Asked if the family is planning litigation, she replied no comment.
In 2007 a majority-black grand jury in Greenwood declined to indict Donham, considering charges ranging from manslaughter to accessory after the fact.
Despite the FBI’s current reexamination, those familiar with the case doubt there will be any prosecution.
Bryant said Donham has never wavered from the story she has told since 1955.
But her story has differed over the years.
In 1955, she shared with a defense lawyer for her husband and Milam that as soon as her husband Roy returned from a work trip, she told him what happened in the store with Till.
But she has repeatedly said since that someone else told Roy first.
“I didn’t say anything, and one of the reasons I didn’t ever say anything more about it, was because I was afraid that, what I was worried about was he’s gonna go find and beat him up,” she told FBI agent Dale Killinger.
Investigations by civil rights leader Dr. T.R.M. Howard and author Devery Anderson each concluded that Roy Bryant learned of what happened at the store from someone other than his wife.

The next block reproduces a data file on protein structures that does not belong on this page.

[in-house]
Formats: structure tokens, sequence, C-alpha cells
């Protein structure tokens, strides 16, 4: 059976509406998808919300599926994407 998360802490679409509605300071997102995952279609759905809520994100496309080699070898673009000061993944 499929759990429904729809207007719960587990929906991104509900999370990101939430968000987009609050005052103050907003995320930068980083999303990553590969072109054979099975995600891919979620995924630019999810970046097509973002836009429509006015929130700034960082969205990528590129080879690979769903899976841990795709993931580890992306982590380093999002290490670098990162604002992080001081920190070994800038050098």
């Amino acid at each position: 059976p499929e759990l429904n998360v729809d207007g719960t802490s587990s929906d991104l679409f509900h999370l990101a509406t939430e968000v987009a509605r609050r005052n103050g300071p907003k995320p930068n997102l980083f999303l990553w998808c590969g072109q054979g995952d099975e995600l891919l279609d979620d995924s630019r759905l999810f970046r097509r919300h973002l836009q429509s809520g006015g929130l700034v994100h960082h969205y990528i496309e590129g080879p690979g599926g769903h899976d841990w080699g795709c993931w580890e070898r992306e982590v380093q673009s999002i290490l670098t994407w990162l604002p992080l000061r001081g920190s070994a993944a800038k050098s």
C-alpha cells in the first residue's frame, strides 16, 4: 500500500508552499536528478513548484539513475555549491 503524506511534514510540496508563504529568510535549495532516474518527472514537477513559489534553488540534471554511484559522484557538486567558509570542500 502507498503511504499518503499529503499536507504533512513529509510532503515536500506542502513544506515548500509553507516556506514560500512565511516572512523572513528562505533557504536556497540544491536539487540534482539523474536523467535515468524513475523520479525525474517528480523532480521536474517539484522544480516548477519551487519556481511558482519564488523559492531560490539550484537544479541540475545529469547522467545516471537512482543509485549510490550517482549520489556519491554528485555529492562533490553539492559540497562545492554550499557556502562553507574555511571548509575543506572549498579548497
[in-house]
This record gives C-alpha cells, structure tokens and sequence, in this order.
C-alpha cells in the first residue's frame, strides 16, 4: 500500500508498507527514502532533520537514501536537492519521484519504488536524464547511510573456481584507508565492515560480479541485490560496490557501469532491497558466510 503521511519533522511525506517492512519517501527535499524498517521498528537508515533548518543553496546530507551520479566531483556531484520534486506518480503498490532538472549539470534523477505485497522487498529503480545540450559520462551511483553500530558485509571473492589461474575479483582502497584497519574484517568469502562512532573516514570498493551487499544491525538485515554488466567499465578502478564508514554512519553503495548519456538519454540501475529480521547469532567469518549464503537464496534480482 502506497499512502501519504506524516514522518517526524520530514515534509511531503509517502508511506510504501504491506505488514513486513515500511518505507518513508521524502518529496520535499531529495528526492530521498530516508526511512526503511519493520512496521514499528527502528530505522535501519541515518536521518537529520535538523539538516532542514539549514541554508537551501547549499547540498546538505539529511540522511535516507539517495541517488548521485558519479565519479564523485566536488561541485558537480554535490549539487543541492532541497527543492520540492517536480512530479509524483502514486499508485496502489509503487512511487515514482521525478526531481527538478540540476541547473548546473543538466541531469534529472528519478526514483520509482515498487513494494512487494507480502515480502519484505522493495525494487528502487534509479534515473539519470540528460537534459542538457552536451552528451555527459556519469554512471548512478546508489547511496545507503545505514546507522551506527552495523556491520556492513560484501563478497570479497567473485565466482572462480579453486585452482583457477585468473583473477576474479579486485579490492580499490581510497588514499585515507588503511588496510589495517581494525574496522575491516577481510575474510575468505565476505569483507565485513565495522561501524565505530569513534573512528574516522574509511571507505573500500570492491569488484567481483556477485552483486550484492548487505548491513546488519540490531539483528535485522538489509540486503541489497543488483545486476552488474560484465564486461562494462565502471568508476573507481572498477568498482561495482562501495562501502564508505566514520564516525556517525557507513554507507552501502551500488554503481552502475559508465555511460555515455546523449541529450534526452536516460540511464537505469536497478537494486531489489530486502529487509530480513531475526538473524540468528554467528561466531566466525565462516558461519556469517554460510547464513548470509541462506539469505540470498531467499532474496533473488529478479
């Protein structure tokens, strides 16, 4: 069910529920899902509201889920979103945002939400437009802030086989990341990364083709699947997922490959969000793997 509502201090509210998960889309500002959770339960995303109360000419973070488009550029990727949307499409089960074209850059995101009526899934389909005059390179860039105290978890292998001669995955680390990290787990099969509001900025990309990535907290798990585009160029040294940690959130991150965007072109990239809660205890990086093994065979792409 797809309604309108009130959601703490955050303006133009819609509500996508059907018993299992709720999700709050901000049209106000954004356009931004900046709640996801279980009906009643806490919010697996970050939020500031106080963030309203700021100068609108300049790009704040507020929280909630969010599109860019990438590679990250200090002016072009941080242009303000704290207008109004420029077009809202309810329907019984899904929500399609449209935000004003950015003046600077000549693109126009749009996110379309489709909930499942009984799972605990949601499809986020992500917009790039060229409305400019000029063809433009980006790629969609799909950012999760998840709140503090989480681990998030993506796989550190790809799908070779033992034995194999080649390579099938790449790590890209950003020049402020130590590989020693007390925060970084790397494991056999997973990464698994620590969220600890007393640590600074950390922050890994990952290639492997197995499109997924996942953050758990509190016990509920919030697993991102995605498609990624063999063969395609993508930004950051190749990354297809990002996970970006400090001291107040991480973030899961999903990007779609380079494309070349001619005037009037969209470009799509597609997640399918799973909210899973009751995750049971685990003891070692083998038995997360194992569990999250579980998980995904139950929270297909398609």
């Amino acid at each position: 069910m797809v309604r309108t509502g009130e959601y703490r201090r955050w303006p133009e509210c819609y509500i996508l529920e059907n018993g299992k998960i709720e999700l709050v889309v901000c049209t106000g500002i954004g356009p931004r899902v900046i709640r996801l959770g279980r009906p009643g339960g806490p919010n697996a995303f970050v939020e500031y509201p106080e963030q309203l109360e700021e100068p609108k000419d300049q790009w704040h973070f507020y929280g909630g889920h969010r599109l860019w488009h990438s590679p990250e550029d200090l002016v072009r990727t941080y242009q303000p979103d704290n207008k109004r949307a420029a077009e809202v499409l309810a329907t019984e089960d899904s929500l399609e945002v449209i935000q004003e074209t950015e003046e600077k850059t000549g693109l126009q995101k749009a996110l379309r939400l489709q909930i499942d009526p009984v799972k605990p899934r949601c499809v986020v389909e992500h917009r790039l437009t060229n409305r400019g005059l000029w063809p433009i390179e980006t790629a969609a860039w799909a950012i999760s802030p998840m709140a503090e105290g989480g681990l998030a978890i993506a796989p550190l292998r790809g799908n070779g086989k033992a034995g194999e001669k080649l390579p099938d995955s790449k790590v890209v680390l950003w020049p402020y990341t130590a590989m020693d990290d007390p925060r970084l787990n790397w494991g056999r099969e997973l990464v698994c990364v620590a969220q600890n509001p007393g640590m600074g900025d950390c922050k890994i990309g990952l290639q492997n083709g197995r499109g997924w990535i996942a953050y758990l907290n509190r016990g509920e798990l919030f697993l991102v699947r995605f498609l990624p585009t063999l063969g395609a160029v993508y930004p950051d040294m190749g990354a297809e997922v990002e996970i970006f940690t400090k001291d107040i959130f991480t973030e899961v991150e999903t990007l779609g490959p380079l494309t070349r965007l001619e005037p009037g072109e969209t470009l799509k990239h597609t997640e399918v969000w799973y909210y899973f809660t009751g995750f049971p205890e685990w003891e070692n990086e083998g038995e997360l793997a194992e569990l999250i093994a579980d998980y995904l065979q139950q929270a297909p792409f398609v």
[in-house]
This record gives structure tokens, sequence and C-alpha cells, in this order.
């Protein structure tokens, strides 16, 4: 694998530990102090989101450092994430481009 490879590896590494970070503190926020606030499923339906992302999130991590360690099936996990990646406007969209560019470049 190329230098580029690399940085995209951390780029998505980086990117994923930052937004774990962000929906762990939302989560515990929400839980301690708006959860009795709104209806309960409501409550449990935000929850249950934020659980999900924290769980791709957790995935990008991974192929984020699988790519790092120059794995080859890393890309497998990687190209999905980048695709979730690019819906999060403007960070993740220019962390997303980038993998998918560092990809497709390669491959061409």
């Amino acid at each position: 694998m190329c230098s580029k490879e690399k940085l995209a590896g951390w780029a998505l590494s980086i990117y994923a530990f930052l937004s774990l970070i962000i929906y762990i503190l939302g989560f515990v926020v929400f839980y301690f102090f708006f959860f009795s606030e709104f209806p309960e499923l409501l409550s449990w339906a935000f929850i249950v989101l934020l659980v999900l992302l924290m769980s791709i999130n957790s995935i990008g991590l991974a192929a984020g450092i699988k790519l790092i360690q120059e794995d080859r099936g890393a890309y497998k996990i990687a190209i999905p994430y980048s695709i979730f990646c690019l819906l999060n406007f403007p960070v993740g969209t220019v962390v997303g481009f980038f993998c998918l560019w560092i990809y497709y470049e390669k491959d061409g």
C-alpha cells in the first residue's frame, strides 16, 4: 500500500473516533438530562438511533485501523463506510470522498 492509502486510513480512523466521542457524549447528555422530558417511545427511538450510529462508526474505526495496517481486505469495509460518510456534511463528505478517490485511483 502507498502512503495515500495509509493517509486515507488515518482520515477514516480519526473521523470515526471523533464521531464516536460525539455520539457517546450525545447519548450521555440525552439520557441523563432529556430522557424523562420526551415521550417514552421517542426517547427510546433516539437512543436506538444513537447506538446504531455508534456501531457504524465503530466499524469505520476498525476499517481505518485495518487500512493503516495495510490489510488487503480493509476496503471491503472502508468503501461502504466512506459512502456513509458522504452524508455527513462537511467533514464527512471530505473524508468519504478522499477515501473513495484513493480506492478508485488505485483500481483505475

In 1955, she took the witness stand to testify, and the judge concluded her testimony was inadmissible.
With the jury out, she told the courtroom and reporters present that Till grabbed her on the hips and told her that he had sex with white women before, using an obscenity.
Davis Houck, co-author of “Emmett Till and the Mississippi Press,” said if Donham is saying she didn’t recant in her interview with Tyson, “we’re left with a familiar story: a predatory black ‘man’ threatened to rape her on the evening of Aug. 24.”
He sees two problems with that:
- Her court testimony differs greatly from her initial statement, where she said Till grabbed her hand, asked for a date, said goodbye and whistled.
- When Till’s killers arrived at Mose Wright’s house, they asked for “the boy who did the talking at Money.” They didn’t ask for the one who touched Donham.
If she indeed recanted, he said, “we are, at long last, asked to see her as a pawn in the defense attorneys’ strategy.”
In the end, he said, Donham and Tyson “answer the same question: who was Emmett Till? Their very different answers continue to hang over the familiar, if mute, photographs of the Chicago child whose story has become a proxy for so many black boys and men in our present moment.”